When the University of Illinois launched their new motto of “Inclusive Illinois,” many believed that this was brought up by the array of events that were tied with race on campus. From the racist tweets against Chancellor Phyllis Wise last year to the Salaita controversy, race has been very apparent on the campus. So when we think of “Inclusive Illinois,” we think of race, maybe even being inclusive of the LGBTQ community, or religion, but many times, we do not think of people with disabilities.
Finding a Sense of Home
Adapting to the new environment of a college campus and the new college lifestyle is difficult. For many, it is the first time they are away from their family, it is the first time living with random people, and the workload of college is much more than that of high school. Just as it must be that much harder for international students to adjust because of language barriers, it must be that much harder for students with disabilities as well. They have to go through obstacles on a daily basis that students without disabilities would not encounter.
However, many students with disabilities on campus are not let down by their disability. This applies to the players of the Illini Men’s Wheelchair Basketball Team. Josh Maier, a junior in community health, as well as a member of the team, says he has found an outlet for his disability.
“It’s helped me find a productive thing to do with it instead of throwing a petty party and saying I can’t be an able-bodied athlete so I’m going to sit around all day. It gives me something to do, stay active, enjoy sports and it levels out the playing field,” Maier says.
The University has the oldest wheelchair basketball program in the country. The trophy case inside of the Disabled Resources and Educational Services Building is filled with trophies from the Illini Men’s Wheelchair Basketball Team. The Men’s Basketball Team has won 15 National Championships since the program was founded in 1948, and the Women’s Basketball Team has won 14 National Championships. The teams practice every day, Monday through Friday, from 6:30 to 8:30 a.m. Many of the athletes have found a sense of family and home through the team. Patrick Tomic, also a junior in community health and a member of the team is one of those that feel that way.
“The great thing about wheelchair basketball is that I’m with these guys 24/7 basically. Since I’ve been here, been recruited, I’ve always had someone to call family here. I can always count on these guys to have my back,” Tomic says.
These athletes have found a way to be included within the school community and to have a sense of belonging. So the problem isn’t them, but it’s us. Matt Buchi, head coach of the Men’s Wheelchair Basketball Team says that there isn’t a lot of audience turnout at the games, and wishes that more people would come out to support them.
“Our big goal as a program is to be creating awareness to people with disabilities and the opportunities they have and the things that they can do,” Buchi says. “We want our campus to see somebody in a wheelchair and their first thought to be ‘do they play wheelchair basketball?’ rather than ‘why are they in a wheelchair?’.”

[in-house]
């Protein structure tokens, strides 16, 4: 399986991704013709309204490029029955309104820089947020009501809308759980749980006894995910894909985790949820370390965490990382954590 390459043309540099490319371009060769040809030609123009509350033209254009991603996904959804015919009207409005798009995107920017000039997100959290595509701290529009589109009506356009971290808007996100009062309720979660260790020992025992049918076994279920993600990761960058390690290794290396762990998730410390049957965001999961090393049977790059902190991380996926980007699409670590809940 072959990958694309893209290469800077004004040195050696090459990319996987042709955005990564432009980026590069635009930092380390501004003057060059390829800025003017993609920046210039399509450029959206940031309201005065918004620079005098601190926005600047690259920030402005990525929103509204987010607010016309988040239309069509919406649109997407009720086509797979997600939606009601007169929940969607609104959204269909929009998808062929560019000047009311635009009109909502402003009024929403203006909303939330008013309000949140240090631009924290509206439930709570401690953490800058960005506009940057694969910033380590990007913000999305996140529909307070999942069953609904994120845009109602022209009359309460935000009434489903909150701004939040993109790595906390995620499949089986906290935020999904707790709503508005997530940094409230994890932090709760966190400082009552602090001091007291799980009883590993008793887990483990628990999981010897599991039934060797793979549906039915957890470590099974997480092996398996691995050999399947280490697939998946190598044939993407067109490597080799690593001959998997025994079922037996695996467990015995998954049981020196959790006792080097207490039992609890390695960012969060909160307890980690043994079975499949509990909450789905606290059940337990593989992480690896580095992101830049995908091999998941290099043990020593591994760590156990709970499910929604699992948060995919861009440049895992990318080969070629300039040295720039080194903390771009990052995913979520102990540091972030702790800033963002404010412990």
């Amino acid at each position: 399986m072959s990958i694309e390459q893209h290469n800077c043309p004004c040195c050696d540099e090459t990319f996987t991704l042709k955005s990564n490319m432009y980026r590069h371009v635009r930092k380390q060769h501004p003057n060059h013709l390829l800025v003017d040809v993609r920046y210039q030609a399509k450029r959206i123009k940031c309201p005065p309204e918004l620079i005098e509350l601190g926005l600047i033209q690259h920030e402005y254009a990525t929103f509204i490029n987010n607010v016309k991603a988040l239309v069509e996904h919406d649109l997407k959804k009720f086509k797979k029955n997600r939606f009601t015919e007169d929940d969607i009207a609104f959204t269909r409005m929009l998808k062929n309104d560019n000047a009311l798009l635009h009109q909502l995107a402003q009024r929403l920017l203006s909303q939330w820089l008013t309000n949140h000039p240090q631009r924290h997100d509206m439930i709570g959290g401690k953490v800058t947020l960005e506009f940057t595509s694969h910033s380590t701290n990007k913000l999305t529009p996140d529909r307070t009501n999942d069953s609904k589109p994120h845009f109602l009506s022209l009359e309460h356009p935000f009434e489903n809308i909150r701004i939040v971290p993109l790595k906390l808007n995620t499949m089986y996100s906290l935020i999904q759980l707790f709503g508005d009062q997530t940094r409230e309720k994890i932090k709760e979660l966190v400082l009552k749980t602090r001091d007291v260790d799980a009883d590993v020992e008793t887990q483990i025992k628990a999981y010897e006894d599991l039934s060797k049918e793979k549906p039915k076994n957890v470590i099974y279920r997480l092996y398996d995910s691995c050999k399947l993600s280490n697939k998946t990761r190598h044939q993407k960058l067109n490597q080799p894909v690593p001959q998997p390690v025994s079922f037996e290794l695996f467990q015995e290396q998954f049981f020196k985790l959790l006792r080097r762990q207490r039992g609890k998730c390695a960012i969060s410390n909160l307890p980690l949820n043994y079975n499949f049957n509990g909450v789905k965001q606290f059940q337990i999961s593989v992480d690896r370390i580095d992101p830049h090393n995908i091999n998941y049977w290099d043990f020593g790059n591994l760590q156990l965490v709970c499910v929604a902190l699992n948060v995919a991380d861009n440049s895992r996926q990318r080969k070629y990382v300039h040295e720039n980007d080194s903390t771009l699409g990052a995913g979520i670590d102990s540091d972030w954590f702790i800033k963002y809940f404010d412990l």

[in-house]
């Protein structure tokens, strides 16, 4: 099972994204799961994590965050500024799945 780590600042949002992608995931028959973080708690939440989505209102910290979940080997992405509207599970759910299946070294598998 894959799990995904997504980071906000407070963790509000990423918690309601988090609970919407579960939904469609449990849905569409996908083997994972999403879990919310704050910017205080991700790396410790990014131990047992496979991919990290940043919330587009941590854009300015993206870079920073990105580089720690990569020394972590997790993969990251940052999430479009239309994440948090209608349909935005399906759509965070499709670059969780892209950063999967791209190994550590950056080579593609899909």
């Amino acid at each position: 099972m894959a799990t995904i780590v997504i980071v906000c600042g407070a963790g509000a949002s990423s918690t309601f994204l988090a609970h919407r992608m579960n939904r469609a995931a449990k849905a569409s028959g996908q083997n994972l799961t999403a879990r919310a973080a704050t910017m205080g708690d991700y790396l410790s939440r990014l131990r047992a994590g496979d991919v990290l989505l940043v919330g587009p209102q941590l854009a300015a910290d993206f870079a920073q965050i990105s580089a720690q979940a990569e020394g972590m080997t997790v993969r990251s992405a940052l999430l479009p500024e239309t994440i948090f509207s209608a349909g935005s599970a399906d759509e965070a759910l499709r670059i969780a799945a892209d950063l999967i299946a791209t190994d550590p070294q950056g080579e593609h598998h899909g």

We as a campus should be more inclusive and go out to the wheelchair basketball games to support our fellow peers.
Check out their schedule to see when their next game is!
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Ending the Awkward
The University of Illinois was recently announced as the Paralympic Training Site and is one of the first universities to accommodate students with disabilities.
Beckwith Hall, the residential hall for students with disabilities, especially for those in wheelchairs, is a state of the art facility. However, still with all these advancements, many students at the University feel awkward around students with disabilities. Most of the time it is because they are being too nice and don’t want to offend the disabled student.
Students go out of their way to open doors for students in wheelchairs, they bend down when talking to them, they offer unnecessary help, or sometimes, they just don’t know what to do at all.
Paige Lindahl-Lewis, a disability specialist at the University, says to move past that discomfort and look at the person.
“First and foremost, they are students. Then having a disability is just a part of them in the same way in how they identify as LGBTQ, by race, religion, whatever,” Lewis says.
Scope: End the Awkward Campaign
Scope, a charity group based in the U.K.,recently launched a campaign titled “End the Awkward.” According to their website, their vision is “a world where disabled people have the same opportunities as everyone else.” They believe that people should look past the disability and see the person. They have released a series of videos on Youtube where people are put in awkward situations with disabled people. They show what not to do and then what to do.
Their website offers support and information to disabled people and it also shows ways in how we can get involved to support their mission.
Just because someone has a disability does not mean they have a set limit to them. We should not see just the wheelchair and make judgments or assumptions about the person. Just as race, ethnicity, age, gender, etc. are just a part of us and not what defines us, disabilities are the same.
Click here to learn how to talk to a person in a wheelchair without being awkward.
Click here to learn how to shake a hand that isn’t there.